In the deed there is continuous mention of Eliza Shankland holding a mortgage from 1890 to 1932 but no record of a deed from Eliza to the McMahons in 1890.
It was mentioned in one history that the addition was added in 1889 which is interesting considering that Robert died in late 1889. For whom was it built and why?
When the County seat moved to Little Valley in 1868, the logging and wood products industries became the major economic force.
The ownership goes from James W. McMahon and his wife Tillie and Daniel P. McMahon and his wife Rose to James G. McMahon September 2, 1890, with mention of $2,200. And there is a record of mortgage to Eliza Shankland for $1000 dated August 26, 1890. Then in January 21, 1893, the house was deeded from James to Rose. Rose McMahon was on the deed until when it was sold in 1898. The house was doubled in size and perhaps the two couples lived in it until only Rose was left. Or maybe it was just an investment for eight years.It is difficult to find people who knew the McMahons but one village resident has stated that there was a General Store owned by Hickey and McMahon that was located where the present DJ Restaurant and the Real Estate offices are now on Washington at Monroe.
1898 – 1932 (Hickey)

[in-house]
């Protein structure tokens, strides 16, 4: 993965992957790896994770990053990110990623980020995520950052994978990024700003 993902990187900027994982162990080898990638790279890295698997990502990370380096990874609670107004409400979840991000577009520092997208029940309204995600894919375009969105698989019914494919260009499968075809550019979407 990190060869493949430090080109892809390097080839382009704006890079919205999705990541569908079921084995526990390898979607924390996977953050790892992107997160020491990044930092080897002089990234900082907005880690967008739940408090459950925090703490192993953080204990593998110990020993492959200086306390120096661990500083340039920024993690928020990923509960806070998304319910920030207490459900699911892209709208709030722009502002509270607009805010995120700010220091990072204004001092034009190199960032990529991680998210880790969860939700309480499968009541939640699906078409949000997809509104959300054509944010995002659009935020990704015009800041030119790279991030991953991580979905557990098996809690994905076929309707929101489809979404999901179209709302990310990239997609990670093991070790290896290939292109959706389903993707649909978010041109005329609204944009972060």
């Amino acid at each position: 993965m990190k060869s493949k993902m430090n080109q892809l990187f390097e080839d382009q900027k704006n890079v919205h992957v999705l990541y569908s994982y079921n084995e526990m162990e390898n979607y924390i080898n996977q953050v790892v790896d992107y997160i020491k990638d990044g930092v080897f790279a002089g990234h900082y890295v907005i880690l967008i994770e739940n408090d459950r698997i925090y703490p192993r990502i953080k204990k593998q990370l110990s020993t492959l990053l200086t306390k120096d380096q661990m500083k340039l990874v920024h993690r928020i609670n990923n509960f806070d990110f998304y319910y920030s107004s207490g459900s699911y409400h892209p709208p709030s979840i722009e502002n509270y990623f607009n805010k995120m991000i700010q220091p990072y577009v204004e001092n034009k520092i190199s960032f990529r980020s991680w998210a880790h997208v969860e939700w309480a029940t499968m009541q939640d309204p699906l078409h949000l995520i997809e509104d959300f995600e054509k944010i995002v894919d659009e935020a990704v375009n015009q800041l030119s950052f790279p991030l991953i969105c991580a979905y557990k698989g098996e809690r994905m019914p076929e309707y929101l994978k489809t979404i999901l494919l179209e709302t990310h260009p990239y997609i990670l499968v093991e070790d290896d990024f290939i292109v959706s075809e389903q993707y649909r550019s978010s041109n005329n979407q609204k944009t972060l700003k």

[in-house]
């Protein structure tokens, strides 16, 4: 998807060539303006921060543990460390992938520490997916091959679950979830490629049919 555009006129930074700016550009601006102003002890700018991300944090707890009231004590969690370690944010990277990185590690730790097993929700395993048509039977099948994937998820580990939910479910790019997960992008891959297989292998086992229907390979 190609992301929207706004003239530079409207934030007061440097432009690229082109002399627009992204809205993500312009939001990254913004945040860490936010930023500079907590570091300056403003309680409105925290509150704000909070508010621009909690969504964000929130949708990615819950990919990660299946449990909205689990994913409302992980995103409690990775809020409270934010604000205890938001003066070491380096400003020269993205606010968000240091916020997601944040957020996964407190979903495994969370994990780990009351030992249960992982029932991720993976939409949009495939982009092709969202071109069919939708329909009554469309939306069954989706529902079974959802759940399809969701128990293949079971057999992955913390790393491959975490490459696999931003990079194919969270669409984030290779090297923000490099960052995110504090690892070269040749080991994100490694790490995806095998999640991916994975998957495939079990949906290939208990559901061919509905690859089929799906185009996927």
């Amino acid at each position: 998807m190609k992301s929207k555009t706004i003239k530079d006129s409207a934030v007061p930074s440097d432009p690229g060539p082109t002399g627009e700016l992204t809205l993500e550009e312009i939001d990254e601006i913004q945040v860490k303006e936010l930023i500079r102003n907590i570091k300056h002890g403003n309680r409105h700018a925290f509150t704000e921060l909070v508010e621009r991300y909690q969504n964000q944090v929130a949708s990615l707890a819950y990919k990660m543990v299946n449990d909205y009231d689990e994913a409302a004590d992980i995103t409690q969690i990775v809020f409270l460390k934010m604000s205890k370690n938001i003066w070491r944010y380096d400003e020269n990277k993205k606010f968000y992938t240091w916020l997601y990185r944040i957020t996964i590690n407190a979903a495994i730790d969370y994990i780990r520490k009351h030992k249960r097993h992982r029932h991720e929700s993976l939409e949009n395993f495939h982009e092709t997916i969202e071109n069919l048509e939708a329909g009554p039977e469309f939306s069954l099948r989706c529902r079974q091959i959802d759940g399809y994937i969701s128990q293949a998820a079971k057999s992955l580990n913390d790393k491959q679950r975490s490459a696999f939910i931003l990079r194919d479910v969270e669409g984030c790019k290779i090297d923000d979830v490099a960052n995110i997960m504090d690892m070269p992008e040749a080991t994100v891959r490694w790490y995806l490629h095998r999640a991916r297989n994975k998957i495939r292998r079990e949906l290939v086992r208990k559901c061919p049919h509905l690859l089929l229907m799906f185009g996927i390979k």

The Hickey family owned this home, minus Eliza Shankland’s cottage on the corner for two generations. First there was Mary Hickey to whom Rose McMahon sold the property July 25, 1898, then when she died intestate on June 28, 1907, the house was left to her husband Eugene and their four sons, Niel (Cornelius) full age, Thomas Eugene, full age, James, age 17 and Robert, age 15. Eugene’s second wife, Elizabeth had one daughter, Alice. When Eugene died April 7, 1926, there is mention of quit claims from Cornelius, James and Robert to Thomas Eugene April 14, 1926, and then on August 10, 1928, from Thomas Eugene to his stepmother, Elizabeth Hickey who remained owning the house until September 1932.According to an issue of The Villager, the sons of Mary Hickey did not remain at home when they were grown up: Niel never married, Jim married Dorothy Walrath (Walrath’s owned where the Edelweiss is now) but they had no children and (Thomas) Eugene had a daughter who moved to California. Bob had two daughters, Mary Ellen of California and Anne of Missouri. Alice, Elizabeth’s daughter went to college in New Jersey and worked at teaching and then returned to the Jamestown area as a Social Worker. Alice was born 11/17/13 and died 10/11/88 and was buried from the O’Rourke Funeral Home where she had been born almost 75 years before. The Hickey’s must have built the house on Park Square because it is only mentioned in the sale to the Fraser’s. It was thought to have been used by servants or tenants.Another story is told that the Victorian Porch was removed by Eugene Hickey and that it is said to duplicate the one at the summer home of President Woodrow Wilson at Seagirt, N.J. If anyone knows about that house we would be interested to locate that Seagirt home.